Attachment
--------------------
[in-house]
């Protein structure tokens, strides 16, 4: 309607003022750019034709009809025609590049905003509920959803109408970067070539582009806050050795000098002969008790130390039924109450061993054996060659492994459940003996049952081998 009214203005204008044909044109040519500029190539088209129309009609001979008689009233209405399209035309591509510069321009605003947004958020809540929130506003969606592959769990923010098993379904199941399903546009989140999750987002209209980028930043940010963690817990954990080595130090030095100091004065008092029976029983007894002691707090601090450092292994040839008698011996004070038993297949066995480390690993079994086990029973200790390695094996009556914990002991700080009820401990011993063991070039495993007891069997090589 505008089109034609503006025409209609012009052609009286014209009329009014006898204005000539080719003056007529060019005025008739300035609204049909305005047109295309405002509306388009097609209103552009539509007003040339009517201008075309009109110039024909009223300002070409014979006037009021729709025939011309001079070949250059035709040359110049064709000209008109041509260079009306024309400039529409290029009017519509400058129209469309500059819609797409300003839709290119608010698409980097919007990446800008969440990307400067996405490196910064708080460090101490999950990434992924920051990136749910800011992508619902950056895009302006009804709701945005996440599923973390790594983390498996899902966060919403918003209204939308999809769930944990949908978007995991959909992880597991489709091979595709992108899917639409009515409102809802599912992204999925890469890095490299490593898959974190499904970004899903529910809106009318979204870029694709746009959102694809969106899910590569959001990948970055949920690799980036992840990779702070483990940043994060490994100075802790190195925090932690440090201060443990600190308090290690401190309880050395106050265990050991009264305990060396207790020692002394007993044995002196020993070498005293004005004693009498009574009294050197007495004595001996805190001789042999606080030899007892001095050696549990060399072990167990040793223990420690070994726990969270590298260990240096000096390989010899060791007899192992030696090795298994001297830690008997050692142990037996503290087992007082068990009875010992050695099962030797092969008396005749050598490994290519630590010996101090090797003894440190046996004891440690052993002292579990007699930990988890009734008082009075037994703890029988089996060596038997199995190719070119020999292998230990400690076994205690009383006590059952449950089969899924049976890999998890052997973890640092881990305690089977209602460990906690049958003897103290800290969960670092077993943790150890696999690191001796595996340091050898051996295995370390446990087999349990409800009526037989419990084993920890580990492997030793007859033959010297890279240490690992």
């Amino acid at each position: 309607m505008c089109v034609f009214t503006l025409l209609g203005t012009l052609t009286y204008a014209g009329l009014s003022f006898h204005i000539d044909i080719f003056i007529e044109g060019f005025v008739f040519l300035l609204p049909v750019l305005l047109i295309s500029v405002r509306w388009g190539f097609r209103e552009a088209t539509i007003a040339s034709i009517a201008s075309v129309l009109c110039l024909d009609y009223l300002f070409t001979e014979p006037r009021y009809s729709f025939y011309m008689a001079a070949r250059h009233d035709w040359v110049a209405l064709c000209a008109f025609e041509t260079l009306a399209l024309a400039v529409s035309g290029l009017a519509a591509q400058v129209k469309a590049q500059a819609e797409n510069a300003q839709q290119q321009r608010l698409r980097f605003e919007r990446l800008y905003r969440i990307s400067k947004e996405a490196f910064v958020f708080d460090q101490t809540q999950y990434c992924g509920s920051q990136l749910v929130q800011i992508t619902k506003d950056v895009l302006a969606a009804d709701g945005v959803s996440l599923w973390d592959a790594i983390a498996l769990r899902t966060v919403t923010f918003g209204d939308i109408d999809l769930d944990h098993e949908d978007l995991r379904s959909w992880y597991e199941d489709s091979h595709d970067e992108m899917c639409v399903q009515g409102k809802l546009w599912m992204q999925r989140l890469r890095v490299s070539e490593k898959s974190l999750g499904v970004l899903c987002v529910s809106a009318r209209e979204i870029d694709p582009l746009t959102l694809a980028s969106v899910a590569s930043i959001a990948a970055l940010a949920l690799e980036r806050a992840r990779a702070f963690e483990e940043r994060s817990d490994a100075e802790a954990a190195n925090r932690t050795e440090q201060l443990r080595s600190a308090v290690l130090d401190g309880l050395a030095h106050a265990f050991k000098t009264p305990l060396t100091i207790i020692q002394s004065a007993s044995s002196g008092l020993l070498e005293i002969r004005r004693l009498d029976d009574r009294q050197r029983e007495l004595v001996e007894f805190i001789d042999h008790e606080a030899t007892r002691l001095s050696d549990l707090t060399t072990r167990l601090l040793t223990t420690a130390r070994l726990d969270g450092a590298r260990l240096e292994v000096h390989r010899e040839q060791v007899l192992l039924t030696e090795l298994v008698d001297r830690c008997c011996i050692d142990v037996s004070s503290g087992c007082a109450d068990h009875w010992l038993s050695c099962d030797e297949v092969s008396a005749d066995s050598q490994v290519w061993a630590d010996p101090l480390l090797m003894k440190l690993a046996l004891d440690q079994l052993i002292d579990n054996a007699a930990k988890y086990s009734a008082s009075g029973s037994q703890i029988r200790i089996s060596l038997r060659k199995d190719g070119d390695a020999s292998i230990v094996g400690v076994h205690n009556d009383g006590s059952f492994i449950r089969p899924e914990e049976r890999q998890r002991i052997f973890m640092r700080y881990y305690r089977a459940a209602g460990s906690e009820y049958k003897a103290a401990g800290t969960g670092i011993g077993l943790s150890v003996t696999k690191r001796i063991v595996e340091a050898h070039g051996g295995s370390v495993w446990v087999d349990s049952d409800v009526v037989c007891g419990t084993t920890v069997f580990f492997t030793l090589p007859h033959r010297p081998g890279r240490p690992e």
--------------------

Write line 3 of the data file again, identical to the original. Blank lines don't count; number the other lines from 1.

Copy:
């Amino acid at each position: 309607m505008c089109v034609f009214t503006l025409l209609g203005t012009l052609t009286y204008a014209g009329l009014s003022f006898h204005i000539d044909i080719f003056i007529e044109g060019f005025v008739f040519l300035l609204p049909v750019l305005l047109i295309s500029v405002r509306w388009g190539f097609r209103e552009a088209t539509i007003a040339s034709i009517a201008s075309v129309l009109c110039l024909d009609y009223l300002f070409t001979e014979p006037r009021y009809s729709f025939y011309m008689a001079a070949r250059h009233d035709w040359v110049a209405l064709c000209a008109f025609e041509t260079l009306a399209l024309a400039v529409s035309g290029l009017a519509a591509q400058v129209k469309a590049q500059a819609e797409n510069a300003q839709q290119q321009r608010l698409r980097f605003e919007r990446l800008y905003r969440i990307s400067k947004e996405a490196f910064v958020f708080d460090q101490t809540q999950y990434c992924g509920s920051q990136l749910v929130q800011i992508t619902k506003d950056v895009l302006a969606a009804d709701g945005v959803s996440l599923w973390d592959a790594i983390a498996l769990r899902t966060v919403t923010f918003g209204d939308i109408d999809l769930d944990h098993e949908d978007l995991r379904s959909w992880y597991e199941d489709s091979h595709d970067e992108m899917c639409v399903q009515g409102k809802l546009w599912m992204q999925r989140l890469r890095v490299s070539e490593k898959s974190l999750g499904v970004l899903c987002v529910s809106a009318r209209e979204i870029d694709p582009l746009t959102l694809a980028s969106v899910a590569s930043i959001a990948a970055l940010a949920l690799e980036r806050a992840r990779a702070f963690e483990e940043r994060s817990d490994a100075e802790a954990a190195n925090r932690t050795e440090q201060l443990r080595s600190a308090v290690l130090d401190g309880l050395a030095h106050a265990f050991k000098t009264p305990l060396t100091i207790i020692q002394s004065a007993s044995s002196g008092l020993l070498e005293i002969r004005r004693l009498d029976d009574r009294q050197r029983e007495l004595v001996e007894f805190i001789d042999h008790e606080a030899t007892r002691l001095s050696d549990l707090t060399t072990r167990l601090l040793t223990t420690a130390r070994l726990d969270g450092a590298r260990l240096e292994v000096h390989r010899e040839q060791v007899l192992l039924t030696e090795l298994v008698d001297r830690c008997c011996i050692d142990v037996s004070s503290g087992c007082a109450d068990h009875w010992l038993s050695c099962d030797e297949v092969s008396a005749d066995s050598q490994v290519w061993a630590d010996p101090l480390l090797m003894k440190l690993a046996l004891d440690q079994l052993i002292d579990n054996a007699a930990k988890y086990s009734a008082s009075g029973s037994q703890i029988r200790i089996s060596l038997r060659k199995d190719g070119d390695a020999s292998i230990v094996g400690v076994h205690n009556d009383g006590s059952f492994i449950r089969p899924e914990e049976r890999q998890r002991i052997f973890m640092r700080y881990y305690r089977a459940a209602g460990s906690e009820y049958k003897a103290a401990g800290t969960g670092i011993g077993l943790s150890v003996t696999k690191r001796i063991v595996e340091a050898h070039g051996g295995s370390v495993w446990v087999d349990s049952d409800v009526v037989c007891g419990t084993t920890v069997f580990f492997t030793l090589p007859h033959r010297p081998g890279r240490p690992e």